Wednesday, May 26, 2010

Wyoming Tea Party.

c. David Grim (taken 5/26/08)

Want to do an interesting little experiment? Google "Wyoming Tea Party". You'll receive thousands of hits regarding the modern-day tax protesters that seem to dominate mainstream media outlets, despite their rather modest numbers. This will likely surprise no one who's been paying attention to national politics during the Obama era. What I find interesting is that a movement that often seems so ill informed about history and modern governance should have been able to completely supplant the legacy of a previous Wyoming Tea party.

Esther Hobart Morris was a tough-as-nails frontierswoman (and first female justice of the peace anywhere on Earth) who held her own exclusive tea party, inviting among the other guests two candidates for the Wyoming territorial legislature who promised her to back women's suffrage if they were elected. The vote was officially given to the fairer sex when the governor signed off on the legislation in 1869. Seventy-year-old Louisa Ann Swain became the first woman ever to cast a vote in a public election.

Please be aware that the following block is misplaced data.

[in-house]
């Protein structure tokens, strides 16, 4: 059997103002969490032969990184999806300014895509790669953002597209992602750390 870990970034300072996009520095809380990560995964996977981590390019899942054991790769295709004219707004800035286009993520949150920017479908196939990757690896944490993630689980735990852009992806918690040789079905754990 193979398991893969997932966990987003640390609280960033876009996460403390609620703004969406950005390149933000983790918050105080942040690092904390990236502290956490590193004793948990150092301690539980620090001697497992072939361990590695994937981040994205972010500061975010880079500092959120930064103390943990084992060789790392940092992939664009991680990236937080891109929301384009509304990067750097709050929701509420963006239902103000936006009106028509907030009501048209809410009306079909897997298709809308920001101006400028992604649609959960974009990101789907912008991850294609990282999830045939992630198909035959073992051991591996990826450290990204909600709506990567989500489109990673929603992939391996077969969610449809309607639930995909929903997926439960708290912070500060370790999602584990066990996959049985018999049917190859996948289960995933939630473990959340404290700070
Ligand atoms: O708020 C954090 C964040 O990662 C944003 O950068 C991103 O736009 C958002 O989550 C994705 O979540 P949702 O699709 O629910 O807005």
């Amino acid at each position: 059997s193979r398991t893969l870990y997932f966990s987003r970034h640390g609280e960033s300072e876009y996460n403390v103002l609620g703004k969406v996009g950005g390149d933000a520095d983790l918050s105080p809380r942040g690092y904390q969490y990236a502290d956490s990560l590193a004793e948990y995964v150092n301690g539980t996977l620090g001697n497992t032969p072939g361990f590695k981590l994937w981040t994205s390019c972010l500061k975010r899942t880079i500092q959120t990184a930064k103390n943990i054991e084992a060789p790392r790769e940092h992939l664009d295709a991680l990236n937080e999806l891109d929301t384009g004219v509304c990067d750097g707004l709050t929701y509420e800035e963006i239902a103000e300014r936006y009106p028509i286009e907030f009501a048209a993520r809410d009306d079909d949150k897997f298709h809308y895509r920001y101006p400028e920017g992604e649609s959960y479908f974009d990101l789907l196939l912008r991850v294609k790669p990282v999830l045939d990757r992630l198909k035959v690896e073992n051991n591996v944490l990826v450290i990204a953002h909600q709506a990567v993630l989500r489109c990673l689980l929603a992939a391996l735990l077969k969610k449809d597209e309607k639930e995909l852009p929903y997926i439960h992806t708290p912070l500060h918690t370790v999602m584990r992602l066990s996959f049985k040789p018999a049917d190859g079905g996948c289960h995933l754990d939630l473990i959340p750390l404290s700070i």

Interestingly some historians have speculated that this official recognition of women's rights was inspired by the dearth of females in the West. Surely a move to enfranchise women would be an enticement to those living in the East, a region that had a glut of eligible ladies after the long and bloody Civil War. But even if the motivation for this historic empowerment was sex, it shouldn't tarnish the accomplishment of a wily older chick who acquired for her sisters unprecedented power. It's just too bad the legacy of these early Wyoming settlers has been eclipsed by a simple GOP-backed opposition group.

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